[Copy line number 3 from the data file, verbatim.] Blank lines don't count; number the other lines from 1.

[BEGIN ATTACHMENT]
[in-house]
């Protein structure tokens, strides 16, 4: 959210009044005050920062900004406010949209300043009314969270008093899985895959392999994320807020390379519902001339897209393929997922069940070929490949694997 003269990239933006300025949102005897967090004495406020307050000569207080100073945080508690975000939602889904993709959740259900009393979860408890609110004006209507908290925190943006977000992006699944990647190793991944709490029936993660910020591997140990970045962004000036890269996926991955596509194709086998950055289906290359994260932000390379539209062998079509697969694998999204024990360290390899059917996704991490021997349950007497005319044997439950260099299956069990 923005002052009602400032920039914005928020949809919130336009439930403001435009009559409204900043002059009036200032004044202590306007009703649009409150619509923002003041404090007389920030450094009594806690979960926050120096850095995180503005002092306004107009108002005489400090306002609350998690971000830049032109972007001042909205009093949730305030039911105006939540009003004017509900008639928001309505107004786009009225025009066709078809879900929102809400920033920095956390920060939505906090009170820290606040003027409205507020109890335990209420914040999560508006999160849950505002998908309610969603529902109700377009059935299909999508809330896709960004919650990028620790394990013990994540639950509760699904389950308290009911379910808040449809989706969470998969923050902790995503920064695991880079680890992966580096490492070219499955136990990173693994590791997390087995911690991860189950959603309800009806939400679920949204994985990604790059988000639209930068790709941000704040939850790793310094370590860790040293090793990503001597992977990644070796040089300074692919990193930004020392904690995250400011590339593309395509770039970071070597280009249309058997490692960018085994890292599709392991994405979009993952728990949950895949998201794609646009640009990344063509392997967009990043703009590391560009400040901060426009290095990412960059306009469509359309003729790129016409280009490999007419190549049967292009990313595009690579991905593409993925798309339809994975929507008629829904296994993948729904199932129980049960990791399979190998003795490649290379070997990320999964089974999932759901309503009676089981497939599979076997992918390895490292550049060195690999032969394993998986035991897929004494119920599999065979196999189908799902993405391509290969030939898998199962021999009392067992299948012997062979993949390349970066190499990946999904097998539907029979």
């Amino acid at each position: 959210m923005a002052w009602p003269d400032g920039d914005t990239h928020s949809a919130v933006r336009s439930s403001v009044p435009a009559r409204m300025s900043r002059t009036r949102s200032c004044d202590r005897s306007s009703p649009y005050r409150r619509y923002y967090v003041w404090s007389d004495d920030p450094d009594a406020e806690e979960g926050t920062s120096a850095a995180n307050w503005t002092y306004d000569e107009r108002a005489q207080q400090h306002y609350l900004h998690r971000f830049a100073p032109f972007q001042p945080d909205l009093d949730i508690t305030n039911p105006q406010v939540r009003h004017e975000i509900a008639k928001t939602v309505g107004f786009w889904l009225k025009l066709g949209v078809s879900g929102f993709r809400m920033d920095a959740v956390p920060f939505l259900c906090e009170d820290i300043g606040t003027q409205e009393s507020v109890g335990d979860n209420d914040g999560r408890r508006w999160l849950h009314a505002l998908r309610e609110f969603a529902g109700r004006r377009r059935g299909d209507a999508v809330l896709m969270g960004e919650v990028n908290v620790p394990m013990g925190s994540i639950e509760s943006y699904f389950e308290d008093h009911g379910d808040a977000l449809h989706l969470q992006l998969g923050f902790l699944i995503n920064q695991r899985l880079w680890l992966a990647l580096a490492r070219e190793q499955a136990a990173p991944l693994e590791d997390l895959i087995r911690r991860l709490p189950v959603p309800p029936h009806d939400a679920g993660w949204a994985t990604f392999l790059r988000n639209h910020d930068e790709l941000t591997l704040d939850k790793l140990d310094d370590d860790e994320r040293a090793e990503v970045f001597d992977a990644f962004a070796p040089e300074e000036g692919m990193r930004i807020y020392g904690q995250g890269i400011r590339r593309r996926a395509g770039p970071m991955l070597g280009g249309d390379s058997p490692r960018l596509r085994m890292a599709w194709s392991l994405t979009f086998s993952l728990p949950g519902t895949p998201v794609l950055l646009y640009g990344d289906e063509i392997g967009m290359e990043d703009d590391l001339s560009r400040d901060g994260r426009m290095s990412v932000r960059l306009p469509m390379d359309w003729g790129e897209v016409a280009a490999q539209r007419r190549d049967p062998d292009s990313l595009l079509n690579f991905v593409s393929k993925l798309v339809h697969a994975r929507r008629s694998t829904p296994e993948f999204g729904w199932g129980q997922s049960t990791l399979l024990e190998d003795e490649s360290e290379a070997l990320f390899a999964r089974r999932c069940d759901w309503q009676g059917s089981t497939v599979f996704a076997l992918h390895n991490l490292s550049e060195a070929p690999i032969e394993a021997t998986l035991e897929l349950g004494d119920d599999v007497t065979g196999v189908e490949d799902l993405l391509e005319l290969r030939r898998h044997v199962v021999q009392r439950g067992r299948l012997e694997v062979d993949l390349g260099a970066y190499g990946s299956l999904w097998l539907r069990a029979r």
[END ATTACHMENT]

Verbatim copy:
């Amino acid at each position: 959210m923005a002052w009602p003269d400032g920039d914005t990239h928020s949809a919130v933006r336009s439930s403001v009044p435009a009559r409204m300025s900043r002059t009036r949102s200032c004044d202590r005897s306007s009703p649009y005050r409150r619509y923002y967090v003041w404090s007389d004495d920030p450094d009594a406020e806690e979960g926050t920062s120096a850095a995180n307050w503005t002092y306004d000569e107009r108002a005489q207080q400090h306002y609350l900004h998690r971000f830049a100073p032109f972007q001042p945080d909205l009093d949730i508690t305030n039911p105006q406010v939540r009003h004017e975000i509900a008639k928001t939602v309505g107004f786009w889904l009225k025009l066709g949209v078809s879900g929102f993709r809400m920033d920095a959740v956390p920060f939505l259900c906090e009170d820290i300043g606040t003027q409205e009393s507020v109890g335990d979860n209420d914040g999560r408890r508006w999160l849950h009314a505002l998908r309610e609110f969603a529902g109700r004006r377009r059935g299909d209507a999508v809330l896709m969270g960004e919650v990028n908290v620790p394990m013990g925190s994540i639950e509760s943006y699904f389950e308290d008093h009911g379910d808040a977000l449809h989706l969470q992006l998969g923050f902790l699944i995503n920064q695991r899985l880079w680890l992966a990647l580096a490492r070219e190793q499955a136990a990173p991944l693994e590791d997390l895959i087995r911690r991860l709490p189950v959603p309800p029936h009806d939400a679920g993660w949204a994985t990604f392999l790059r988000n639209h910020d930068e790709l941000t591997l704040d939850k790793l140990d310094d370590d860790e994320r040293a090793e990503v970045f001597d992977a990644f962004a070796p040089e300074e000036g692919m990193r930004i807020y020392g904690q995250g890269i400011r590339r593309r996926a395509g770039p970071m991955l070597g280009g249309d390379s058997p490692r960018l596509r085994m890292a599709w194709s392991l994405t979009f086998s993952l728990p949950g519902t895949p998201v794609l950055l646009y640009g990344d289906e063509i392997g967009m290359e990043d703009d590391l001339s560009r400040d901060g994260r426009m290095s990412v932000r960059l306009p469509m390379d359309w003729g790129e897209v016409a280009a490999q539209r007419r190549d049967p062998d292009s990313l595009l079509n690579f991905v593409s393929k993925l798309v339809h697969a994975r929507r008629s694998t829904p296994e993948f999204g729904w199932g129980q997922s049960t990791l399979l024990e190998d003795e490649s360290e290379a070997l990320f390899a999964r089974r999932c069940d759901w309503q009676g059917s089981t497939v599979f996704a076997l992918h390895n991490l490292s550049e060195a070929p690999i032969e394993a021997t998986l035991e897929l349950g004494d119920d599999v007497t065979g196999v189908e490949d799902l993405l391509e005319l290969r030939r898998h044997v199962v021999q009392r439950g067992r299948l012997e694997v062979d993949l390349g260099a970066y190499g990946s299956l999904w097998l539907r069990a029979r």